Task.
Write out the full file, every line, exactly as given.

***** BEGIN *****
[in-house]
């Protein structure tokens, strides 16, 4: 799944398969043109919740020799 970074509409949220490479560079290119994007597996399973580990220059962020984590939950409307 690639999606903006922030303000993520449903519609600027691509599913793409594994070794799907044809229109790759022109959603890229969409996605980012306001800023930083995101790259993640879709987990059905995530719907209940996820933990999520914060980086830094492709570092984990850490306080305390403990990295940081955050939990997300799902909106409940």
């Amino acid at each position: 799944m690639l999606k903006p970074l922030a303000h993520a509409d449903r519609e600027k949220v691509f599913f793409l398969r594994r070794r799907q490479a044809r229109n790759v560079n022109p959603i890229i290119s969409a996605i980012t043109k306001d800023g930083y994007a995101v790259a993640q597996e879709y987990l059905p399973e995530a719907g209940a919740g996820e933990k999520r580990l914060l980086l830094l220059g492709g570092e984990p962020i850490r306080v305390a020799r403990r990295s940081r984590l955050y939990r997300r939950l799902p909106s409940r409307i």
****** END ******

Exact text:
[in-house]
């Protein structure tokens, strides 16, 4: 799944398969043109919740020799 970074509409949220490479560079290119994007597996399973580990220059962020984590939950409307 690639999606903006922030303000993520449903519609600027691509599913793409594994070794799907044809229109790759022109959603890229969409996605980012306001800023930083995101790259993640879709987990059905995530719907209940996820933990999520914060980086830094492709570092984990850490306080305390403990990295940081955050939990997300799902909106409940």
């Amino acid at each position: 799944m690639l999606k903006p970074l922030a303000h993520a509409d449903r519609e600027k949220v691509f599913f793409l398969r594994r070794r799907q490479a044809r229109n790759v560079n022109p959603i890229i290119s969409a996605i980012t043109k306001d800023g930083y994007a995101v790259a993640q597996e879709y987990l059905p399973e995530a719907g209940a919740g996820e933990k999520r580990l914060l980086l830094l220059g492709g570092e984990p962020i850490r306080v305390a020799r403990r990295s940081r984590l955050y939990r997300r939950l799902p909106s409940r409307i």